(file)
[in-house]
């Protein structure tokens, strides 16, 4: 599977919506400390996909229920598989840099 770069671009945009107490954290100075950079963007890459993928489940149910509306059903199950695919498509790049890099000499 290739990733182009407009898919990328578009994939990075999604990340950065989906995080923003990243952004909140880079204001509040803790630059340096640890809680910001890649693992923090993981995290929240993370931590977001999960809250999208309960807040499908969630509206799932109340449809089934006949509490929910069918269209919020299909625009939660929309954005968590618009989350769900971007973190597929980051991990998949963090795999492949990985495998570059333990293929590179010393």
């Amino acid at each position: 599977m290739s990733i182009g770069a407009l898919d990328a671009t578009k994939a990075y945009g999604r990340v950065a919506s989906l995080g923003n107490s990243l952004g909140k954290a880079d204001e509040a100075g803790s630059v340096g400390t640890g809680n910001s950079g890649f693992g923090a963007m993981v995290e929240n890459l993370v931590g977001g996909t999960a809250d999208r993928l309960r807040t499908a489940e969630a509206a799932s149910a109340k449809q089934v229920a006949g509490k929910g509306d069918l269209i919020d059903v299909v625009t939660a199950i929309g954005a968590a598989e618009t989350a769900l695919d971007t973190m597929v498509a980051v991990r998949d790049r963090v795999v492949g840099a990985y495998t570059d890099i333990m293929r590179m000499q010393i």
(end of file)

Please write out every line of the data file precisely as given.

[in-house]
């Protein structure tokens, strides 16, 4: 599977919506400390996909229920598989840099 770069671009945009107490954290100075950079963007890459993928489940149910509306059903199950695919498509790049890099000499 290739990733182009407009898919990328578009994939990075999604990340950065989906995080923003990243952004909140880079204001509040803790630059340096640890809680910001890649693992923090993981995290929240993370931590977001999960809250999208309960807040499908969630509206799932109340449809089934006949509490929910069918269209919020299909625009939660929309954005968590618009989350769900971007973190597929980051991990998949963090795999492949990985495998570059333990293929590179010393």
């Amino acid at each position: 599977m290739s990733i182009g770069a407009l898919d990328a671009t578009k994939a990075y945009g999604r990340v950065a919506s989906l995080g923003n107490s990243l952004g909140k954290a880079d204001e509040a100075g803790s630059v340096g400390t640890g809680n910001s950079g890649f693992g923090a963007m993981v995290e929240n890459l993370v931590g977001g996909t999960a809250d999208r993928l309960r807040t499908a489940e969630a509206a799932s149910a109340k449809q089934v229920a006949g509490k929910g509306d069918l269209i919020d059903v299909v625009t939660a199950i929309g954005a968590a598989e618009t989350a769900l695919d971007t973190m597929v498509a980051v991990r998949d790049r963090v795999v492949g840099a990985y495998t570059d890099i333990m293929r590179m000499q010393i």